I decided to apply for a Reverse Mortgage with Wachovia but I was told that my house did not qualify and Jarrad would not take my application.

    And now here I am, it is August 24, 2009 and I am STILL trying to prevent Wachovia from selling that home on the courthouse steps in Martinez , California . I am still seeking legal counsel that will represent me pro bono. I have exhausted myself, my limited fiscal resources and my patience dealing with a major financial institution that is deaf to anything except profit and blind to anything except the equity in my home.

    I am behind in my payments and my home did go into foreclosure because I am unemployed, however, I have secured a Reverse Mortgage with Golden Gateway Financial and I need approximately $10,000 to clear out the Wachovia loan. I do not have the funds and I have tried everything to secure the funds. Wachovia would not even take my application for the Reverse Mortgage. I was told by a gentleman named Jarred that my home did not qualify and now I am receiving daily calls for a gentleman named Bobby Jackson stating that my home does qualify for a “short sale”. I do not want to sell my home. I want to Reverse Mortgage it but Wachovia seems to just want me out of the home.

    I do not know what my payment would be now. I went to paperless billing several years ago and Wachovia does not send statements. I have no access to my online account because Wachovia has denied me access and will not reinstate the access.

    What I find absolutely horrible is that Wachovia refuses to try to work things out with me. Why you might ask….well here it is. My home appraises for $540,000 and my loan principle is only $272,500. If I do the math correctly it seems that Wachovia looks to reap $250,000 a quarter of a million dollars by kicking me out. The amount they want as a pay off currently stands at $321,991.53. Now it seems to me in the interest of “trying to let me stay in my home” it would behoove Wachovia to wiggle just a little after all the difference between 272,500.00 and 321,991.53 is $49,491.53.

    On June 30, 2009 I filed a Complaint for Declaratory Judgment against Wachovia. There is a Case Management Conference scheduled for November 16, 2009 and yet CTS claims they will sell the house on August 31, 2009, this is the third date change since the notice was posted on my front door in May of this year.

    I have also gone to ACORN to request help but they tell me they cannot help me since each time the sale date changes I am not notified in writing and they need to see a written copy of the sale date.

    I now need to have an attorney assist me with a predatory loan suit against Wachovia. Please help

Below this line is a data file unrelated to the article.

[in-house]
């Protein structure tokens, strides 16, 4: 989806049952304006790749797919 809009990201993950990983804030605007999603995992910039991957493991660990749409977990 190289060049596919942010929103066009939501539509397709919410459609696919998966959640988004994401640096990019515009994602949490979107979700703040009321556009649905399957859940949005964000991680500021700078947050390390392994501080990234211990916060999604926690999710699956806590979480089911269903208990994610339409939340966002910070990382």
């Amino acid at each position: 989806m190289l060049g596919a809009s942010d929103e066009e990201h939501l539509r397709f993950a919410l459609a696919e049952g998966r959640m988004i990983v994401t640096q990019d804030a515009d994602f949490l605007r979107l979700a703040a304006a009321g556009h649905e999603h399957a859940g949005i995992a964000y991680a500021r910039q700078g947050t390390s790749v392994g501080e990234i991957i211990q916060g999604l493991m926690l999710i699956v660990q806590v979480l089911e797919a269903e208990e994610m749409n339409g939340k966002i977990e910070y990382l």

Respectfully,

    Cathy Langford

  26. becca Says:

    Answer for Cathy L.

    You may want to contact Bay Area Legal Aid which services Contra Costa
    County. Bay Area Legal Aid’s number is 510-233-9954; and their email
    is: info@baylegal.org If Acorn cannot help you because you need written
    verification of the rescheduled trustee’s sale date, you may want to
    call the trustee who is processing the sale and ask them to you
    confirmation of the new date. The notice of sale should have a phone
    number to contact the trustee or the trustee’s agent. Continuances of a
    trustee’s sale can be orally cried which is why you won’t receive
    another notice of trustee’s sale.

    Duane Shewaga
    Paralegal
    Real Estate Fraud Unit
    Telephone: (408) 808-3787
    E-mail: dshewaga@da.sccgov.org

    Office of the District Attorney
    County of Santa Clara
    70 West Hedding St., West Wing
    San Jose, CA 95110

  27. Robert S Says:

    We just received a 90 day Notice to Quit, as the home we were renting was sold at Trustee sale. We were expecting this, and were not interested in the Cash for Keys the bank offered.

    Our question is, when does the 90 days begin? The notice is dated 8/21, but was posted 8/27, and we have not yet received anything in the mail.

    In addition, it is possible the 90 days would be up on Thanksgiving. Would this extend the 90 days and, if so, how long?

    Thanks!

  28. Richard Says:

    We purchased our home in 2004, and in 2007 I became a disabled veteran. My savings ran out about 5 months ago, and we are now in default with Litton Loan Services. Also, the home is about $350,000 underwater - so, refinancing is not an option. We are now on fixed income from disability. I requested a loan modification and the lender refused because I did not supply all of the papers they requested. I have recently submitted all of their requested papers, and the loan modification is now under review. My concern is that they are stalling with the modification “carrot stick” and will foreclose anyway when the final date arrives. Is that legal? What are my other options?